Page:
Eleven female students attending McBride High School in Long Beach Unified School District took up the challenge of becoming fellows in the Occupy Mars Learning Adventures program offered by the Barboza Space Center.
Due to the STEM focus of McBride High School, students have become familiar with a wide and impressive range of 3D printers, computer numerical control (CNC) machines, powerful computers, computer-assisted design (CAD) software, computer aided engineering (CAE) software and new robotic tools that are updated often. Students familiar with such equipment are often hungry for opportunities to apply their knowledge in creative ways.
The Occupy Mars Learning Adventures is an astronaut preparation program that involves academically and linguistically diverse students in working together on simulated NASA Tiger Teams to solve challenges that are faced by NASA and private space companies attempting to travel to and live on Mars. During the week of July 22nd through July 26th, the Barboza Space Center delivered an individualized space science program curriculum designed for young women who want to become engineers, scientists, and astronauts. We integrated Common Core and Next Generation Science Standards into unique project-based learning experiences that drew on science, technology, engineering, mathematics, arts, design, World and computer languages (STEAMD++).
The Barboza Space Center creates simulations of training for astronauts interested in working on Earth and Mars. An important goal is to offer space science fellowships to promising high school students, 10% of whom are students with special needs. The Center provides uniforms, STEAMD++ materials, books, individualized astronaut tool kits, and project lesson plans. Training materials integrate content from Advanced Placement textbooks and NASA manuals.
Under the tutelage of K-12 educators and professional engineers, participants apply what they have learned to design satellites, robots, science probes, Martian habitats, and rocket payloads.
To measure content learned during the Fellowship week, all students completed Tiger Team pre- and post-testing. In addition, each developed a portfolio including two PowerPoint presentations and an audio podcast related to Mars to be posted to Kids Talk Radio Science. These products contrasted in striking ways from pre-test responses to questions about the planet Mars—a subject about which students originally knew very little. Students demonstrated that they could reverse engineer and reconstruct a rolling Mars rover robot. Their eye-motor coordination was assessed throughout the five days of our program, and results were recorded, along with project notes, in individual lab notebooks begun by students in a previous Fellowship. Students were expected to use legible handwriting and to communicate using Morse code—important skills in the event of a communications emergency.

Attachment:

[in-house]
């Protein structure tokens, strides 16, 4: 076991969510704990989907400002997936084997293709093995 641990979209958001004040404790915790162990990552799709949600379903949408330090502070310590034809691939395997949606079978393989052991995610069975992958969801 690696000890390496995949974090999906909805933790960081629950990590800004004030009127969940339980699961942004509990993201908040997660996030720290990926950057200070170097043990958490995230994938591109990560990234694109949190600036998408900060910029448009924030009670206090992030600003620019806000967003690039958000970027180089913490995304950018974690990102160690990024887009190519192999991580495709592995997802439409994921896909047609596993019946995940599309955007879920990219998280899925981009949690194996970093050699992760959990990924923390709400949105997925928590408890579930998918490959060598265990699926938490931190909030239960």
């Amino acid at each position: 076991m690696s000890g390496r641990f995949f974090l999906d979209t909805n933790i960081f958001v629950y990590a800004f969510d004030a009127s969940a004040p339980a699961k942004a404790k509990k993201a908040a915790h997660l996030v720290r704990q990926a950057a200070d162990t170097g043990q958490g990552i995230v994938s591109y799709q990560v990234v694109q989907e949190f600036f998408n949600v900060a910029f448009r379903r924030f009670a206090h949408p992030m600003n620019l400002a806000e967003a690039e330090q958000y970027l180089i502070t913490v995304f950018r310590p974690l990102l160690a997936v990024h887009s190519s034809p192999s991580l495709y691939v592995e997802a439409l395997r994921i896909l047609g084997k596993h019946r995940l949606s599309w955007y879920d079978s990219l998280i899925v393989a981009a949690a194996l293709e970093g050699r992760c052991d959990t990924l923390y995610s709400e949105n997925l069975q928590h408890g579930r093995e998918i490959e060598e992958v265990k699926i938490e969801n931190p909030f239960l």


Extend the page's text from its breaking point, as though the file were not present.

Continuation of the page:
Our space science Fellowships are designed to inspire students to learn and apply new knowledge, to continue to follow their passion through and beyond post-secondary school, and to understand the critical importance of working collectively. By functioning as Tiger Team members, they trained their knowledge and skills on the tremendous challenges of reaching and building a community on Mars. In doing so, many discovered entirely new areas of interest, and all developed a hunger for more opportunities to explore and create in the future.
To listen to the podcasts created at Super School University as part of the new international STEM and STEAM project-based learning opportunities, check out the links below.
Bob Barboza is an educator, STEM Journalist and the founder of Super School International University and the Barboza Space Center for Science and Engineering Prototyping. As Director of the Barboza Space Center, Bob is excited to get students around the world excited about working together and studying STEM and STEAM project-based learning as they pursue careers in the aerospace industry.